Rutland Record 34 - Rutland’s Leighfield Forest andMarket Overton under the spotlightThis year’s issue of the Rutland Local History & Record Society’s annual publication, Rutland Record, has just been distributed to members of the Society. The main feature is an account of the many woodlands which formed Leighfield Forest in the sixteenth and early seventeenth centuries by Anthony (Tony) Squires, an expert on the history of woodland in the east Midlands who has got to know the story of Rutland’s ancient forests better than anyone.Tony’s article gives details of over fifty individual woodlands which are recorded in documents dating from the thirteenth century onwards. He is able to locate most of them in the parishes of Beaumont Chase, Belton, Braunston, Brooke, Leighfield, Ridlington, Stoke Dry, Uppingham and Wardley. They were part of the medieval Royal Forest of Rutland, which gradually fell into decay and became fragmented, so that today only a few remnants of that old hunting forest remain: Prior’s Coppice (which had once belonged to the prior of Brooke), Stoke Dry Wood and Wardley Wood. Tony describes how these changes happened, how the woods were managed, how big they were, and what species of tree were to be found. This article completes the survey of Rutland’s ancient woodlands which he began in Rutland Record 31 (published in 2011, still available).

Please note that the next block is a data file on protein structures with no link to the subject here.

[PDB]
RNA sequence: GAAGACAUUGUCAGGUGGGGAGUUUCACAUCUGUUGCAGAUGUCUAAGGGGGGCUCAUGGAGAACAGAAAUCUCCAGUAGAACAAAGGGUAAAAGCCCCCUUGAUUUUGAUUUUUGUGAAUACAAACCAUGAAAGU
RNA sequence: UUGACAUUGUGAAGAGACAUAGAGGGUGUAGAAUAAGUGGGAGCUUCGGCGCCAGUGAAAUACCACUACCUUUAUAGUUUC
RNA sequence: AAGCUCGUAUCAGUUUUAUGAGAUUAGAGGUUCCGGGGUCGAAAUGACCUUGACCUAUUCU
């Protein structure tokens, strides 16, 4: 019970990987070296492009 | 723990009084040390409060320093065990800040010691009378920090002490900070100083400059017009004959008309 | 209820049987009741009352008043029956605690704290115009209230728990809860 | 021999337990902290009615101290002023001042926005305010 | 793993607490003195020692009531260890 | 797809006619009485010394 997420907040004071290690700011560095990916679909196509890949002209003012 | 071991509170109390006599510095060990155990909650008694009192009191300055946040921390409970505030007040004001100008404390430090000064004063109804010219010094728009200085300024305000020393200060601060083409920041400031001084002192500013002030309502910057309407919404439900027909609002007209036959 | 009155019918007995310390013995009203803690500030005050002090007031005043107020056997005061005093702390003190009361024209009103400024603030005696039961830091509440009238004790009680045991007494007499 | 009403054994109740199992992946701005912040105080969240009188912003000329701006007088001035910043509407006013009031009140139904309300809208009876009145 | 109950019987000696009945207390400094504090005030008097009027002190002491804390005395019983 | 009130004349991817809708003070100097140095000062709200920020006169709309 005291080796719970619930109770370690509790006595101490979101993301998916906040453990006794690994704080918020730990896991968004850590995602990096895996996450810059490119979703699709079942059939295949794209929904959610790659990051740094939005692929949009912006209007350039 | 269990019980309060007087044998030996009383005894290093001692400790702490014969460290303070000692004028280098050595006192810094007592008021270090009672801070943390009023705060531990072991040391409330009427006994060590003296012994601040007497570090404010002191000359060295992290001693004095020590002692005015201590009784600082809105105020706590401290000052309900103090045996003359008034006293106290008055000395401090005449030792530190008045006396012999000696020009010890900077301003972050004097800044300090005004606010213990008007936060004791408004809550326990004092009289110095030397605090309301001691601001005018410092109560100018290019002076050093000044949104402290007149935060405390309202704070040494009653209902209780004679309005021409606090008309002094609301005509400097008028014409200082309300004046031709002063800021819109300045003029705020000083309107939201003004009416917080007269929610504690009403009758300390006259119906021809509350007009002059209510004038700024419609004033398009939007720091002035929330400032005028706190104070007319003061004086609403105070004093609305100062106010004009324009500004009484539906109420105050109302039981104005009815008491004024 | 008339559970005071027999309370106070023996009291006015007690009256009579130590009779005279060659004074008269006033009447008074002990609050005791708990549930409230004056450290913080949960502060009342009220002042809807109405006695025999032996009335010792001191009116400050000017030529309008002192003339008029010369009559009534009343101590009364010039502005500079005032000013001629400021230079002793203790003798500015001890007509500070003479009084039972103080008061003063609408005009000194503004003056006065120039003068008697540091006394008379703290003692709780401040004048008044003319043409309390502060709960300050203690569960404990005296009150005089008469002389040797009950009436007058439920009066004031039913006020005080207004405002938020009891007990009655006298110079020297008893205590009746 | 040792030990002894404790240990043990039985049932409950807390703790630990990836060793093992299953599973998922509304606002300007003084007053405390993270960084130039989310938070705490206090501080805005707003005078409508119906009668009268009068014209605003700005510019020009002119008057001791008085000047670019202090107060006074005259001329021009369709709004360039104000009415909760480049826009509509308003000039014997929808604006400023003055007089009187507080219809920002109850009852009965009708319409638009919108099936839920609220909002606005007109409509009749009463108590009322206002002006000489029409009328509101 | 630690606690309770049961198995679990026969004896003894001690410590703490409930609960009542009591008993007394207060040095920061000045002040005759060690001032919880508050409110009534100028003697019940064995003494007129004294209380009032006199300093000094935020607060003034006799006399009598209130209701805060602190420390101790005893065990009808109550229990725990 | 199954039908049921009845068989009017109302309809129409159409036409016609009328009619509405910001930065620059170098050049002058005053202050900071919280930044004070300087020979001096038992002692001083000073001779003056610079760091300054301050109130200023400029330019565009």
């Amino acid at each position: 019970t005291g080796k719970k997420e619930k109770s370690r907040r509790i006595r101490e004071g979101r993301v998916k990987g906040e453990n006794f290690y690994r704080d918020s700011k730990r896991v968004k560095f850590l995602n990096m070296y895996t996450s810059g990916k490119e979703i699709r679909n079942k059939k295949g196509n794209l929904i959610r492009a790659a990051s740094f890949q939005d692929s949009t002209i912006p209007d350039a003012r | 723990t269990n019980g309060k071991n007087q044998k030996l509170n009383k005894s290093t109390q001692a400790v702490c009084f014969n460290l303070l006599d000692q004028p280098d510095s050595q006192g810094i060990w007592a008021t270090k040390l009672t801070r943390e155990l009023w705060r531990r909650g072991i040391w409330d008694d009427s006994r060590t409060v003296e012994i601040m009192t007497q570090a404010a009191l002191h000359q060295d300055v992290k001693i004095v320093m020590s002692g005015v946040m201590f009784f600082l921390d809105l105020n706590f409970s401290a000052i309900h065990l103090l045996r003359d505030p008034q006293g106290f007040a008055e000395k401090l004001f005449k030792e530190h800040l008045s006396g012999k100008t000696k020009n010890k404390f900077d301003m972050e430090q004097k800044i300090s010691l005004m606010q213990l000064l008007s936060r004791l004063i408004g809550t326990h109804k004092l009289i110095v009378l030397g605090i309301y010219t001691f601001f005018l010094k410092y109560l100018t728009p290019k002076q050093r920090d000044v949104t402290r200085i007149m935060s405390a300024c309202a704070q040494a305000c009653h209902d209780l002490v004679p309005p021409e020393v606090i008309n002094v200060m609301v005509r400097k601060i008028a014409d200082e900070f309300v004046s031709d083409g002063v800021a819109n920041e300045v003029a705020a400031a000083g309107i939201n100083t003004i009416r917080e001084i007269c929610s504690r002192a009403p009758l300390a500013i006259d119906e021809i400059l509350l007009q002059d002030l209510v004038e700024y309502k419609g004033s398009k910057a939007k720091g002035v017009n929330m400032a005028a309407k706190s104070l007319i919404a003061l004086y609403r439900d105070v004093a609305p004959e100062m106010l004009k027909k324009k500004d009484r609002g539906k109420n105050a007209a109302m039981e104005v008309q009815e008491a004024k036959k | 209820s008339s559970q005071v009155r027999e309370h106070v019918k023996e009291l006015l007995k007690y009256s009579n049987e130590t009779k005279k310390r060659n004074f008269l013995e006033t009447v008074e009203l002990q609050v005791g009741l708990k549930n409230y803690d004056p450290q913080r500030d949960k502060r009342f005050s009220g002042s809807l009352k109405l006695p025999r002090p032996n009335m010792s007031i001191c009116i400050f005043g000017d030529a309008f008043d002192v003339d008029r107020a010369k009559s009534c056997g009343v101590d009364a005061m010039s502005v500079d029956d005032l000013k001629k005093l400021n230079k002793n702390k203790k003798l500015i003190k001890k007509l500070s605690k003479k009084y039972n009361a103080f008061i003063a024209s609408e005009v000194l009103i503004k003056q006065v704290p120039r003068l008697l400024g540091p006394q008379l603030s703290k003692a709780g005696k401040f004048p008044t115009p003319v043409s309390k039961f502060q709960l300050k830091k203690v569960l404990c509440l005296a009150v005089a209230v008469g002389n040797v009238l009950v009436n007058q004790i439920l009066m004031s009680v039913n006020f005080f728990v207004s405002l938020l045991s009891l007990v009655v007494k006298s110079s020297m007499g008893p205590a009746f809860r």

The other main article in this issue is by Kate Cooper and looks at the early history of Market Overton. She recounts the story of archaeological excavations which have taken place on Roman and Anglo-Saxon sites in the parish, and sets the record straight about the location of some of these important sites.Finally, Dr Simon Dixon describes some of the resources in the University of Leicester Library’s local history collection which will be helpful to anyone working on the history of the County of Rutland.As usual Rutland Record concludes with notes on a great variety of archaeological and historical work, including building surveys, in Rutland during the previous year, with reports from the museums, record offices and societies whose interests and responsibilities cover the county’s heritage. The Society’s Honorary Editor, Tim Clough, said, ‘Once again, we have been able to harness the expertise of contributors with a special interest in aspects of Rutland’s long and varied history. Rutland Record is included in our membership subscription, as are monthly lectures and other events covering the widest range of periods and subjects. We would encourage anyone with an interest of Rutland’s past to come and join us – full information about publications and meetings is given on our website, www.rutlandhistory.org’.Copies of the new publication can be obtained as usual from the Rutland Local History & Record Societyat the Rutland County Museum for £4.50 (plus £1.25 p&p), via local bookshops, or Click here to order online using our Genfair Service . ISBN-13: 978-0-907464-50-1.For further information, please contact: Tim Clough, Honorary Editor, RLHRS, Rutland County Museum,Catmose Street, Oakham, Rutland, LE15 6HW, or tel 01572 722316, or e-mail firstname.lastname@example.org.